What is the difference between an Information Model and an Ontology?

They look the same to me.


3 Answers 3


The short answer is Ontology is the theory and the Information Model is the application.

Difference Between Ontology and Epistemology

Ontology studies how various existing entities can be grouped together on the basis of similar characteristics and it tries to find out those similarities. The field also tries to find a relation between the objects that exist.

In a particular application, you don't need all of the entities and all of the relationships. You only need the ones that make sense for that application or group of applications (company).

A simple example is an address. Most companies store the address as a String, because they only use an address when generating correspondence with another company or customer.

The United States Postal Service needs to break all their addresses into distinct fields. They have to cross check the zip code with the city and state. In larger cities, zip codes can change depending on the house number of a particular street.

This address ontology for the postal service would be too detailed for most other companies use.

  • So, storing an address as a String is considered part of the "Information Model", while having an address entity is part of the ontology? Thanks!
    – PedroD
    Commented May 31, 2015 at 21:51
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    Ontology makes me think of ER modeling, as it was originally presented back in the 1970s. After all, what is ontology if not the discovery of entities? Commented Jun 1, 2015 at 10:38
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    Zip code is actually an interesting case. When the "Zone Improvement Plan" (ZIP) was carried out, the codes were intended to be just that: codes. That means that they are not merely strings. And some people other than USPS are interested in some of their features. For example, bulk mail sorted by zip code is (or used to be) cheaper than unsorted bulk mail. Commented Jun 1, 2015 at 10:42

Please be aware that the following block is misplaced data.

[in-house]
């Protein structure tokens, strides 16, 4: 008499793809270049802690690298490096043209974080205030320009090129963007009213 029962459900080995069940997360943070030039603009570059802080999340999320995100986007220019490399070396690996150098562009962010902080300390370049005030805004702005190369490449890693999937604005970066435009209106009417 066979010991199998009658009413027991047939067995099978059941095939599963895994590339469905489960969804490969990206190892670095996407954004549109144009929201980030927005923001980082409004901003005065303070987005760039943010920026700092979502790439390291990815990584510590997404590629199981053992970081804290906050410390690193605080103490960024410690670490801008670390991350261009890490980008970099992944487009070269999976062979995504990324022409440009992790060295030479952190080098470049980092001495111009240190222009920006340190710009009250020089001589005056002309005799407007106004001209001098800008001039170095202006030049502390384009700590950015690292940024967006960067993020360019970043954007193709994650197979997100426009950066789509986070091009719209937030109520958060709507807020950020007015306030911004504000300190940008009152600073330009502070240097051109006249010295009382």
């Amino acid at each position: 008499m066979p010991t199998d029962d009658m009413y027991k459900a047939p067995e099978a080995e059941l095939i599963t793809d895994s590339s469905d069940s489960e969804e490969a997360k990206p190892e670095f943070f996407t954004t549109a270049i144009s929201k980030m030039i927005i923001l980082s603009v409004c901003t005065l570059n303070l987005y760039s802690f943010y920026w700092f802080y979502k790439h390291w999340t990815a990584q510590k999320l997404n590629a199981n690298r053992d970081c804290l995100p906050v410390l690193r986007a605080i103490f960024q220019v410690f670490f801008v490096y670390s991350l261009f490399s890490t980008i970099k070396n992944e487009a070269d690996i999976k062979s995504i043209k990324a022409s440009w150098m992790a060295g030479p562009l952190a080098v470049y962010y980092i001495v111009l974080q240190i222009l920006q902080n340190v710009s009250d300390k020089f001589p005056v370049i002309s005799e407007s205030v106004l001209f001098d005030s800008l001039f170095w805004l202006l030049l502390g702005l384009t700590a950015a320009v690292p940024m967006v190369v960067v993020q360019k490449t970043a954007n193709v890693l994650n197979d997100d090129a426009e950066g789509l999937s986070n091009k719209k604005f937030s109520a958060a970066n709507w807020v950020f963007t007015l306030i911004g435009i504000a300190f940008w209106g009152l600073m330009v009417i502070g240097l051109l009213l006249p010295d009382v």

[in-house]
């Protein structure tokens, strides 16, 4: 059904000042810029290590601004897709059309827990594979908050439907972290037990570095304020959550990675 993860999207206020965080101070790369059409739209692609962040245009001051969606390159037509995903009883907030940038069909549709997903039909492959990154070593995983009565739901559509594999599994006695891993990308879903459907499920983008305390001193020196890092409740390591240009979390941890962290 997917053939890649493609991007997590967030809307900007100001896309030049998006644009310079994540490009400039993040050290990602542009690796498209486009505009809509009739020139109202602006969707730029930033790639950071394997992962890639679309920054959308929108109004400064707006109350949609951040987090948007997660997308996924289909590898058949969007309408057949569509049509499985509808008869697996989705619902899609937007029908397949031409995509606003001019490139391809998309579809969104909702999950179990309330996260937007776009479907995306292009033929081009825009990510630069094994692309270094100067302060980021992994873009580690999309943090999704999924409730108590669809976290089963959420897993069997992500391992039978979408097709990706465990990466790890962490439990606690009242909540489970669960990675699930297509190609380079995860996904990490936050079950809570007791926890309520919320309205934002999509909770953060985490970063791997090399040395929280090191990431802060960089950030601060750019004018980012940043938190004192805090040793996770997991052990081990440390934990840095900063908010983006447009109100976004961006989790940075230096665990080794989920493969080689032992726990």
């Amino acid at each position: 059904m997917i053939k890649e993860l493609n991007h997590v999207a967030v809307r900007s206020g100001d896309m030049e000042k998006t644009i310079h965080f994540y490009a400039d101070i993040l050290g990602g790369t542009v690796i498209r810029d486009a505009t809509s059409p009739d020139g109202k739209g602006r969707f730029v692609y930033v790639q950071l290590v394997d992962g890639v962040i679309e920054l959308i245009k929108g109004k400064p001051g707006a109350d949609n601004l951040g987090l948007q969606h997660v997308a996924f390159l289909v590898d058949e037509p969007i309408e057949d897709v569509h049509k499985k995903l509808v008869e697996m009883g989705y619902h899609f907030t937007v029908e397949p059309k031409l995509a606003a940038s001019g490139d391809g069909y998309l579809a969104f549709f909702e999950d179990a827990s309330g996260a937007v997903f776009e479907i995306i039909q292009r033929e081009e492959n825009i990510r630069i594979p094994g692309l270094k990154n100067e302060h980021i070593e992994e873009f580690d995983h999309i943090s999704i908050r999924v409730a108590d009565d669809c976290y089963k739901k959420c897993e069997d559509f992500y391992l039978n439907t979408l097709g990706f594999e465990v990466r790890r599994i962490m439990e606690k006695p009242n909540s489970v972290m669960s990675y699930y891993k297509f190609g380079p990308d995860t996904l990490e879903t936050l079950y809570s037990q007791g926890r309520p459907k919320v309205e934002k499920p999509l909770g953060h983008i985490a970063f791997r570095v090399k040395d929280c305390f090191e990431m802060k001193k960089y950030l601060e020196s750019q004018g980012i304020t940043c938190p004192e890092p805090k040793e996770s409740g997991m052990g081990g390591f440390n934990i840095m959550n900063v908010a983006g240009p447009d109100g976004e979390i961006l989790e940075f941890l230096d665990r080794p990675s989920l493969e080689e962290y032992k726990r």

There isn't a 100% clear division between the two, which might explain why you're seeing them as the same thing. You could say that an ontology is always a model, but a model is not always an ontology - that view is backed up by this presentation, which covers the discussion in rather more depth (and perhaps rather more conceptually, at times) than is suitable for SO.

If you accept the above explanation (that ontologies are a subset of models), then it's just a matter of understanding when an information model is an ontology. Going back to the presentation, it says that an ontology is conceptual rather than concerned with physical constructs, and is about the real world rather than being about software or code.

The presentation compares creation of an ontology to domain modelling that is carried out ahead of creation of class diagrams, but as you've asked about this in a database context, the obvious comparison is a conceptual data model... which is of course potentially identical to such a domain model. If you think about the data modelling process, you create a conceptual model which has no attributes or data types, before moving to logical and then physical models, which exist in order to deal with normalizing the model to prevent anomalies in the data, defining data types, and so on. So the conceptual data model may well be able to be described as an ontology, but the logical and physical models cannot be.